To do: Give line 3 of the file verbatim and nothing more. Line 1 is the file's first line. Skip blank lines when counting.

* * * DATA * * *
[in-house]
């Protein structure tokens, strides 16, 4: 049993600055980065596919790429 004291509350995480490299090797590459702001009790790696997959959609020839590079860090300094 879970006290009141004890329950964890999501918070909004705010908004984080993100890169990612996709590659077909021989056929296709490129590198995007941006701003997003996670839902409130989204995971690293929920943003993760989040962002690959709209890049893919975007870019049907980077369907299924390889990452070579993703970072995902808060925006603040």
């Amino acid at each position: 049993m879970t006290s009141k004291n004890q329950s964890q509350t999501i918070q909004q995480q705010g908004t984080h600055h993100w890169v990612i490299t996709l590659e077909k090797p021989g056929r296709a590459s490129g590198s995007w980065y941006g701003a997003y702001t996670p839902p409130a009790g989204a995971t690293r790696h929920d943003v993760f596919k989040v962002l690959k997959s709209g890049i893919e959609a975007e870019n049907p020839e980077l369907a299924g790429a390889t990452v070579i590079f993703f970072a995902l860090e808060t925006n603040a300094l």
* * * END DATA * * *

């Amino acid at each position: 049993m879970t006290s009141k004291n004890q329950s964890q509350t999501i918070q909004q995480q705010g908004t984080h600055h993100w890169v990612i490299t996709l590659e077909k090797p021989g056929r296709a590459s490129g590198s995007w980065y941006g701003a997003y702001t996670p839902p409130a009790g989204a995971t690293r790696h929920d943003v993760f596919k989040v962002l690959k997959s709209g890049i893919e959609a975007e870019n049907p020839e980077l369907a299924g790429a390889t990452v070579i590079f993703f970072a995902l860090e808060t925006n603040a300094l």